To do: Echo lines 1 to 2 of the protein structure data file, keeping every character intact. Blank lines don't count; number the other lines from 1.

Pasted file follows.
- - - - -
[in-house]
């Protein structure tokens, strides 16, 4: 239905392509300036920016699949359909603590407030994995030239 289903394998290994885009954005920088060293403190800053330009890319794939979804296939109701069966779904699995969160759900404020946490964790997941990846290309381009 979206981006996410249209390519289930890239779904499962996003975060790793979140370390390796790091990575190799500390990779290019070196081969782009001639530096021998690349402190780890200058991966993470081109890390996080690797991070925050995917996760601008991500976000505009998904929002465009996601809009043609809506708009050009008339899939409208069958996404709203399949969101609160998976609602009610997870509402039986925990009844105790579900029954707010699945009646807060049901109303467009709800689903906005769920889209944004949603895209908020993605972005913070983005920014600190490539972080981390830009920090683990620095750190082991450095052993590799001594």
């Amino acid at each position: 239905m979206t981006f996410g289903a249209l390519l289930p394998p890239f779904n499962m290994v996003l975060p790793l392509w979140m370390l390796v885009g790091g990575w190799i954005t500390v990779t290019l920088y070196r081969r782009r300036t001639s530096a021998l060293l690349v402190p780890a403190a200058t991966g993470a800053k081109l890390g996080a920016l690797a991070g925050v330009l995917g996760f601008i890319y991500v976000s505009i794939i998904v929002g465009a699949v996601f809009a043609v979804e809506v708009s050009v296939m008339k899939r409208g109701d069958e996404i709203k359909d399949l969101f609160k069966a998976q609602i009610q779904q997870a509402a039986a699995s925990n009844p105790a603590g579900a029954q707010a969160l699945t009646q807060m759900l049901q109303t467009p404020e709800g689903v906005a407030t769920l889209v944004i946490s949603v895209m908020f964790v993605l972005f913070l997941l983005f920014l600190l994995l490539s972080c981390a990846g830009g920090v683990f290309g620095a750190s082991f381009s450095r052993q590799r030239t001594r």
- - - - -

[in-house]
């Protein structure tokens, strides 16, 4: 239905392509300036920016699949359909603590407030994995030239 289903394998290994885009954005920088060293403190800053330009890319794939979804296939109701069966779904699995969160759900404020946490964790997941990846290309381009 979206981006996410249209390519289930890239779904499962996003975060790793979140370390390796790091990575190799500390990779290019070196081969782009001639530096021998690349402190780890200058991966993470081109890390996080690797991070925050995917996760601008991500976000505009998904929002465009996601809009043609809506708009050009008339899939409208069958996404709203399949969101609160998976609602009610997870509402039986925990009844105790579900029954707010699945009646807060049901109303467009709800689903906005769920889209944004949603895209908020993605972005913070983005920014600190490539972080981390830009920090683990620095750190082991450095052993590799001594």